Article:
BACTERIA-ON-A-CHIP: Deciphering the responsiveness of bacteria using microfluidic chemostats
Léa Bernier a, Pilar Junier b, Guy-Bart Stan a, Claire Stanley a
a Department of Bioengineering, Imperial College London, London, United Kingdom
b University of Neuchâtel, Rue Emile-Argand 11, Neuchâtel, Switzerland
Proceedings of Emerging Investigators in Microfluidics Conference (EIMC)
Online, Spain, 2021 July 20th - 21st
Organizers: Adrian Nightingale, Darius Rackus and Claire Stanley
Poster, Léa Bernier, 044
Publication date: 5th July 2021

Observation of cells is at the core of biological research. Microfluidic technologies are making it possible to continuously monitor cells individually, over long periods of time, revealing behaviours that would be masked in whole populations or without observation in real time. The poly(dimethylsiloxane) (PDMS) devices developed in this project are designed to culture and observe bacteria in an array of microchemostats under a variety of controlled conditions. The design of the microfluidic device consists of an array of microchambers in which single cells or small populations are trapped. Defined zones are then exposed to different conditions such as chemical concentration gradients and imaged over time. The responsiveness of cells to stimuli can hence be investigated at the individual level. In a series of proof-of-concept experiments, co-cultures of engineered bacteria as well as germination of endospores have been observed in the device. We envisage that this technology will enable new frontiers in microbiome research to be reached.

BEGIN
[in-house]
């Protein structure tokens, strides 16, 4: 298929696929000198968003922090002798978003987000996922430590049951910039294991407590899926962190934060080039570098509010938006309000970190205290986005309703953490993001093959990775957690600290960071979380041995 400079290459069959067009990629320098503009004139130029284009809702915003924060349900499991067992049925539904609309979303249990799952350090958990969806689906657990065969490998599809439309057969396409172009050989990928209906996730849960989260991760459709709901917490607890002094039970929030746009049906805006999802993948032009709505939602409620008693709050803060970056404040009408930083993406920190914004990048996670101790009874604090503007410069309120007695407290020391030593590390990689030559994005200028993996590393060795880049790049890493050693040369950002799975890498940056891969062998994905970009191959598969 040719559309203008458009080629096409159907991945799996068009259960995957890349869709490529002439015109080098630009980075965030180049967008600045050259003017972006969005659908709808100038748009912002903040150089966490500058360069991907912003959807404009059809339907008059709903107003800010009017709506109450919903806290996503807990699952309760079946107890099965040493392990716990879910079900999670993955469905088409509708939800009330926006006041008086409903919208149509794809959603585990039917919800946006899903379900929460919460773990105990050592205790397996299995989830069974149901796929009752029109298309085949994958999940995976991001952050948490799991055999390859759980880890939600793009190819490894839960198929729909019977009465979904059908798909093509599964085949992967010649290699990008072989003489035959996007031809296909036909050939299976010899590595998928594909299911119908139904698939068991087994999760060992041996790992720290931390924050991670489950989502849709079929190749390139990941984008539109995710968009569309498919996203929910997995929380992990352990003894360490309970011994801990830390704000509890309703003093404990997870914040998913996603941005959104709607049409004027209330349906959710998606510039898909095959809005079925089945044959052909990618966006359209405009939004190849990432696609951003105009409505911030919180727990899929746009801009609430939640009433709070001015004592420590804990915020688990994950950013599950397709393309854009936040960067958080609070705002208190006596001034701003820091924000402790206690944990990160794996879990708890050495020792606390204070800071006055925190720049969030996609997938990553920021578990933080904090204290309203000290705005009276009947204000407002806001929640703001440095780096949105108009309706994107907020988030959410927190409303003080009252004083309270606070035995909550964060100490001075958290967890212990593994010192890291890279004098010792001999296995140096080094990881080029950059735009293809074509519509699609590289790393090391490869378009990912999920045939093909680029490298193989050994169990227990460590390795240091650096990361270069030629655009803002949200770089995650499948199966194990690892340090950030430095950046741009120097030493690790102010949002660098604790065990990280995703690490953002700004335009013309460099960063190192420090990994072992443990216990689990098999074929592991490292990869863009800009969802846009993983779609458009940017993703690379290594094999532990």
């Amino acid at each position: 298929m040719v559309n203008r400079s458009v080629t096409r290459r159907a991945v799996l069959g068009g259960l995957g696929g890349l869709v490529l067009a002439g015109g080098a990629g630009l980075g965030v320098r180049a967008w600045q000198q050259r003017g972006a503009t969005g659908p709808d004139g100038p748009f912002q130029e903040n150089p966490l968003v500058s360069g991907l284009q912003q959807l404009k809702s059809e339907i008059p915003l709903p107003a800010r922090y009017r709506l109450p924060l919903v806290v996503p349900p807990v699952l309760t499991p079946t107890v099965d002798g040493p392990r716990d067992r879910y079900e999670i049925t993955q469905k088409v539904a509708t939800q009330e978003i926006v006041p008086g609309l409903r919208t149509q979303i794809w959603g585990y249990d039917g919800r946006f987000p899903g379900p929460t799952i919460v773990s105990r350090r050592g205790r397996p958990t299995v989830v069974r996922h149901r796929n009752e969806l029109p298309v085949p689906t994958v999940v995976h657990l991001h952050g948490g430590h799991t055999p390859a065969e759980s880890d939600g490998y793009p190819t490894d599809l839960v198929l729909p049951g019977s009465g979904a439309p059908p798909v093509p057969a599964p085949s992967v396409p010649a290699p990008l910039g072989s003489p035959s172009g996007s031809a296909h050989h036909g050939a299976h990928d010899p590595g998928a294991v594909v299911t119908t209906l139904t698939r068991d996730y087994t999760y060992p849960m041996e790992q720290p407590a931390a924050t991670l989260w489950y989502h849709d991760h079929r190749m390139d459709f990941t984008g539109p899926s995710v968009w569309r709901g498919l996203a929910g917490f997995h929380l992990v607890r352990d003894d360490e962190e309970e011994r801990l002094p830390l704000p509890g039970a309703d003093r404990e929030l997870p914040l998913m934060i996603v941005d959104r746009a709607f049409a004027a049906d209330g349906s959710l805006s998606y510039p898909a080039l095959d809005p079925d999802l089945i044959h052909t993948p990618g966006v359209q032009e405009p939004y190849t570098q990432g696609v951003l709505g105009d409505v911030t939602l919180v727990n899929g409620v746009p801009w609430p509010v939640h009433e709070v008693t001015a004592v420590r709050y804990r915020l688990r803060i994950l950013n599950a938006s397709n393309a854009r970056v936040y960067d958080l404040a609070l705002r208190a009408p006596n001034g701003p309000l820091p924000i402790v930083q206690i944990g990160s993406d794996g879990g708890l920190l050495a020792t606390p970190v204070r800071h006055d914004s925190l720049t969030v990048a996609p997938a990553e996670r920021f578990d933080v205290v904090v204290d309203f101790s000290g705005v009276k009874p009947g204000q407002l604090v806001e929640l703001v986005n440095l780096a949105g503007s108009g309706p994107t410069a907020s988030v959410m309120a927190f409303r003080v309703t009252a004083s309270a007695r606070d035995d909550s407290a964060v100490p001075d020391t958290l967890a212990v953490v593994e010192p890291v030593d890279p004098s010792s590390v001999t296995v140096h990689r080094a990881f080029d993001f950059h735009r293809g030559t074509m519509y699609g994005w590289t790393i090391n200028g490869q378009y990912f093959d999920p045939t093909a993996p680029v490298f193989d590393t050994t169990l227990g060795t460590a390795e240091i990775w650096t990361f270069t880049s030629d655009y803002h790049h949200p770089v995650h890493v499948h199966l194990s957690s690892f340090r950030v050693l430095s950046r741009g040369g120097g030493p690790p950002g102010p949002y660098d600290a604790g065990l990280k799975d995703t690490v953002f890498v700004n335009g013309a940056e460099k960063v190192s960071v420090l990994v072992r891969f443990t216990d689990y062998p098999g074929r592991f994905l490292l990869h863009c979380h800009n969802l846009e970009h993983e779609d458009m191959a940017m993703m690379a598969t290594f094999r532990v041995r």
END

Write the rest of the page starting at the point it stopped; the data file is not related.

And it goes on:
This work is supported by the Department of Bioengineering at Imperial College London.

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